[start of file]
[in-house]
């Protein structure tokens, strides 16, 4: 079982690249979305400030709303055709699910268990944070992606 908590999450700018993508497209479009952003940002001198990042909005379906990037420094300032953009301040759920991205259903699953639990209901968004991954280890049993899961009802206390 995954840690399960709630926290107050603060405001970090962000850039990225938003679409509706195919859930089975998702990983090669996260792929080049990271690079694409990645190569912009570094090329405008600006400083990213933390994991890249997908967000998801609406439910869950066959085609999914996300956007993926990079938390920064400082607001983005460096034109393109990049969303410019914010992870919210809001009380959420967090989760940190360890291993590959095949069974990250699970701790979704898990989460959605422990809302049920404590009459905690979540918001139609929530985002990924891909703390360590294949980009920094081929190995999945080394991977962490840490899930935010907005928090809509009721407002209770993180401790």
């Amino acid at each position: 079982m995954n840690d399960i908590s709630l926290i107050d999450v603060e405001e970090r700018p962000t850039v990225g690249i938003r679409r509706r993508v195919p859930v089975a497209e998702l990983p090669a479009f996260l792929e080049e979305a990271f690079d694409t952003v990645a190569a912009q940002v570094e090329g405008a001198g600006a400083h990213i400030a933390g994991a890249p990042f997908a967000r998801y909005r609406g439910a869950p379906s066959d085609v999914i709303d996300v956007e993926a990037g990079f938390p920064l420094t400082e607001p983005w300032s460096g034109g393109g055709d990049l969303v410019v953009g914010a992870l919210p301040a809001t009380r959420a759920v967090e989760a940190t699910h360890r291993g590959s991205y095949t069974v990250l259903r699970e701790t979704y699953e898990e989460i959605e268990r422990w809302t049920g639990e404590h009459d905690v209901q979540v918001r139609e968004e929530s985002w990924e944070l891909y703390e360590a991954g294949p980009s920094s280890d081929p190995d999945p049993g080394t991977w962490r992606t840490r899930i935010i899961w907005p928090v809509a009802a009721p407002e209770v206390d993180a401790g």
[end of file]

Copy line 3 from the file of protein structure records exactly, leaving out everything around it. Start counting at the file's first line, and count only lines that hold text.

């Amino acid at each position: 079982m995954n840690d399960i908590s709630l926290i107050d999450v603060e405001e970090r700018p962000t850039v990225g690249i938003r679409r509706r993508v195919p859930v089975a497209e998702l990983p090669a479009f996260l792929e080049e979305a990271f690079d694409t952003v990645a190569a912009q940002v570094e090329g405008a001198g600006a400083h990213i400030a933390g994991a890249p990042f997908a967000r998801y909005r609406g439910a869950p379906s066959d085609v999914i709303d996300v956007e993926a990037g990079f938390p920064l420094t400082e607001p983005w300032s460096g034109g393109g055709d990049l969303v410019v953009g914010a992870l919210p301040a809001t009380r959420a759920v967090e989760a940190t699910h360890r291993g590959s991205y095949t069974v990250l259903r699970e701790t979704y699953e898990e989460i959605e268990r422990w809302t049920g639990e404590h009459d905690v209901q979540v918001r139609e968004e929530s985002w990924e944070l891909y703390e360590a991954g294949p980009s920094s280890d081929p190995d999945p049993g080394t991977w962490r992606t840490r899930i935010i899961w907005p928090v809509a009802a009721p407002e209770v206390d993180a401790g």